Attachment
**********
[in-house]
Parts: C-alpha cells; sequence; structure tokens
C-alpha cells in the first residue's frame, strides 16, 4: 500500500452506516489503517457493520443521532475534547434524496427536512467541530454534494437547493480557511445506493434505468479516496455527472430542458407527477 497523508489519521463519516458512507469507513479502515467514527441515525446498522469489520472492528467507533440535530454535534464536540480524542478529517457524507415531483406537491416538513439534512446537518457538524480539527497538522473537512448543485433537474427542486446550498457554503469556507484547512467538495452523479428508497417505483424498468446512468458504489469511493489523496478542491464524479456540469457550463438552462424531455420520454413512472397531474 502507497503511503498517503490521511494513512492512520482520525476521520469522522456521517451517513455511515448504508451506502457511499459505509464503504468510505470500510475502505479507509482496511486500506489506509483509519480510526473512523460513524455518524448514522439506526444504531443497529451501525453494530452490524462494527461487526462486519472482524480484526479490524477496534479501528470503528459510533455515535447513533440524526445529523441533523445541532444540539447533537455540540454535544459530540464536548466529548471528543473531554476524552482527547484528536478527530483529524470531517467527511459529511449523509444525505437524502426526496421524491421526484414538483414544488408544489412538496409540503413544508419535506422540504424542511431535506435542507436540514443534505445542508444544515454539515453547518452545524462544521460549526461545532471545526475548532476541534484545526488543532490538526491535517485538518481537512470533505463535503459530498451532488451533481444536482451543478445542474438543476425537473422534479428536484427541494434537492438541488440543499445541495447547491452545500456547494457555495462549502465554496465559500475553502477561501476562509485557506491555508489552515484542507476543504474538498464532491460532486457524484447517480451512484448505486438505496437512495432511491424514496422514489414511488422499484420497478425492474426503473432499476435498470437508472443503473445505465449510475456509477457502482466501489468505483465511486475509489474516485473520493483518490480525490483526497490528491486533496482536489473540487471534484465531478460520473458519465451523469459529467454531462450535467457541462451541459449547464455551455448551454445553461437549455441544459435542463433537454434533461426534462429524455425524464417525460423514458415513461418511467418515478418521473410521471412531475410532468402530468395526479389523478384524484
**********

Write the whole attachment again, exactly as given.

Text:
[in-house]
Parts: C-alpha cells; sequence; structure tokens
C-alpha cells in the first residue's frame, strides 16, 4: 500500500452506516489503517457493520443521532475534547434524496427536512467541530454534494437547493480557511445506493434505468479516496455527472430542458407527477 497523508489519521463519516458512507469507513479502515467514527441515525446498522469489520472492528467507533440535530454535534464536540480524542478529517457524507415531483406537491416538513439534512446537518457538524480539527497538522473537512448543485433537474427542486446550498457554503469556507484547512467538495452523479428508497417505483424498468446512468458504489469511493489523496478542491464524479456540469457550463438552462424531455420520454413512472397531474 502507497503511503498517503490521511494513512492512520482520525476521520469522522456521517451517513455511515448504508451506502457511499459505509464503504468510505470500510475502505479507509482496511486500506489506509483509519480510526473512523460513524455518524448514522439506526444504531443497529451501525453494530452490524462494527461487526462486519472482524480484526479490524477496534479501528470503528459510533455515535447513533440524526445529523441533523445541532444540539447533537455540540454535544459530540464536548466529548471528543473531554476524552482527547484528536478527530483529524470531517467527511459529511449523509444525505437524502426526496421524491421526484414538483414544488408544489412538496409540503413544508419535506422540504424542511431535506435542507436540514443534505445542508444544515454539515453547518452545524462544521460549526461545532471545526475548532476541534484545526488543532490538526491535517485538518481537512470533505463535503459530498451532488451533481444536482451543478445542474438543476425537473422534479428536484427541494434537492438541488440543499445541495447547491452545500456547494457555495462549502465554496465559500475553502477561501476562509485557506491555508489552515484542507476543504474538498464532491460532486457524484447517480451512484448505486438505496437512495432511491424514496422514489414511488422499484420497478425492474426503473432499476435498470437508472443503473445505465449510475456509477457502482466501489468505483465511486475509489474516485473520493483518490480525490483526497490528491486533496482536489473540487471534484465531478460520473458519465451523469459529467454531462450535467457541462451541459449547464455551455448551454445553461437549455441544459435542463433537454434533461426534462429524455425524464417525460423514458415513461418511467418515478418521473410521471412531475410532468402530468395526479389523478384524484